It looks like FTX’s Sam Bankman-Fried isn’t done “explaining” his side on how the bankrupt crypto exchange came crashing down. In a what seems to be his apology letter to the staff circulating, he once again painted the scenario as an onslaught of external factors as opposed to a crypto Ponzi scheme as how some describes the implosion.
“I didn’t mean for any of this to happen, and I would give anything to be able to go back and do things over again,” Bankman-Fried said in the letter to FTX employees. “I disappointed all of you, and when things broke down I failed to communicate. I froze up in the race of pressure and leaks and the Binance LOI and said nothing.”
The whole implosion started with a Dirty Bubble Media report claiming FTX’s sister hedge fund, Alameda Research, is insolvent and projected to suffer the same fate as that of the bankrupt Celsius Network. The fund’s chief Caroline Ellison tried to refute the report, saying it is a balance sheet just “for a subset of our corporate entities” and therefore doesn’t reflect the entirety of the company.
But in explaining the succession of events, Ellison reportedly disclosed to Alameda staff that in recent months, the hedge fund had taken out loans and utilized the proceeds to fund venture capital investments, among other things.
Ellison further explained that around the time the crypto market crashed this spring, lenders moved to recall those loans, according to a person familiar with the meeting. However, the funds that Alameda had spent were no longer readily available, so the company made the payments using FTX customer funds.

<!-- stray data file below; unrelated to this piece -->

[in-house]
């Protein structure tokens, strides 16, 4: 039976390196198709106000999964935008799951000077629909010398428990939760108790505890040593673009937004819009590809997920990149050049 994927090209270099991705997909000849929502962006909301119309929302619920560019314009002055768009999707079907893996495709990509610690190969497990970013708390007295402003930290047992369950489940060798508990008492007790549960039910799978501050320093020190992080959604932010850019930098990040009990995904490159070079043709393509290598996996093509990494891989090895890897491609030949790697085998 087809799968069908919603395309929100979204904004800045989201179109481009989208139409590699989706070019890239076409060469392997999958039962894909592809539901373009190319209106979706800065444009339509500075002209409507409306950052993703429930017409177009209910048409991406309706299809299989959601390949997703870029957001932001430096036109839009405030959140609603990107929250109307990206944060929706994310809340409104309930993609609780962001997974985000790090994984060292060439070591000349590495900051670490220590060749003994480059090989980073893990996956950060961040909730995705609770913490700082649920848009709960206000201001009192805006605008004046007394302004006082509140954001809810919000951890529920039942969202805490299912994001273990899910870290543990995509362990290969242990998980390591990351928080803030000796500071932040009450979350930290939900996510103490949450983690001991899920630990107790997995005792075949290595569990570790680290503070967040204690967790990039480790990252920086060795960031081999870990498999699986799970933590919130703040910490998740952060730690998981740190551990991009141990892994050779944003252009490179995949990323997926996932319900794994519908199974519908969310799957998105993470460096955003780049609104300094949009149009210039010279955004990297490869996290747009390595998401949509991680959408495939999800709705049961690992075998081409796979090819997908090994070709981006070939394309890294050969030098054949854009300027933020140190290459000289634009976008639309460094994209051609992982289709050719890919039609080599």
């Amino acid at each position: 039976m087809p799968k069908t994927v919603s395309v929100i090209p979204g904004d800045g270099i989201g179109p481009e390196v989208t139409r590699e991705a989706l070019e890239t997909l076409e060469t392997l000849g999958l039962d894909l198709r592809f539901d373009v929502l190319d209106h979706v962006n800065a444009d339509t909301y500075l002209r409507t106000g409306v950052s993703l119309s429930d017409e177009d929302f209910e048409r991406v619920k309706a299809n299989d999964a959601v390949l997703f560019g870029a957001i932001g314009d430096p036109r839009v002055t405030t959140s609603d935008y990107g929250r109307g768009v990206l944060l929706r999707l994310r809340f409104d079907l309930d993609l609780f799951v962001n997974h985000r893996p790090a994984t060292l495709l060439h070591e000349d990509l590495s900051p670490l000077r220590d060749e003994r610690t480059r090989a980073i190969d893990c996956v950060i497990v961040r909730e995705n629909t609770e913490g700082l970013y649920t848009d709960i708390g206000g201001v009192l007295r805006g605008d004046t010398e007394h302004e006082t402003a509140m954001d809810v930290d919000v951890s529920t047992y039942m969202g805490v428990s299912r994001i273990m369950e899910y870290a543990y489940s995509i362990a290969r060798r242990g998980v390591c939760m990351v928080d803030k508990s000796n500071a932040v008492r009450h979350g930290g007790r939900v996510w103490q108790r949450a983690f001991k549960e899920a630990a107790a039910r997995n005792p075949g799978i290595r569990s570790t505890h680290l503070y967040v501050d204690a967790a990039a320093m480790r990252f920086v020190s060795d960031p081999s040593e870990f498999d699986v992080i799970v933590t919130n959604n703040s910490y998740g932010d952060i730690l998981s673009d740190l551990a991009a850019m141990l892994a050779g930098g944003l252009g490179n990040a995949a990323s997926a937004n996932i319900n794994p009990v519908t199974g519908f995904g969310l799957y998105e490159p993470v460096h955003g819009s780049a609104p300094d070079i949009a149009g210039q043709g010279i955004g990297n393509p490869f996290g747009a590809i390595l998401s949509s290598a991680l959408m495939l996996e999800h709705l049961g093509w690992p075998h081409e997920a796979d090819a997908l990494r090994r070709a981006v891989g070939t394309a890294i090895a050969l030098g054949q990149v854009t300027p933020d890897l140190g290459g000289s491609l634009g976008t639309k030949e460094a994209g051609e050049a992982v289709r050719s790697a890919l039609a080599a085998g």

She said that, in addition to her and Bankman-Fried, two other people were aware of the arrangement: Director of Engineering Nishad Singh, and CTO Gary Wang.
“I never intended this to happen”
Bankman-Fried tried once again to explain how the FTX implosion came to be–what he described as “a better description of what happened–one I should have written out as best I understood it much earlier.”
As expected, the former FTX chief outlined a number of “events that led to the breakdown,” with none of it seemingly has his direct hand on. He blamed that crypto winter, the November crash–arguably stemming from Binance CEO Changpeng Zhao’s decision to pull out all FTX holdings–and the bank run that eventually came after.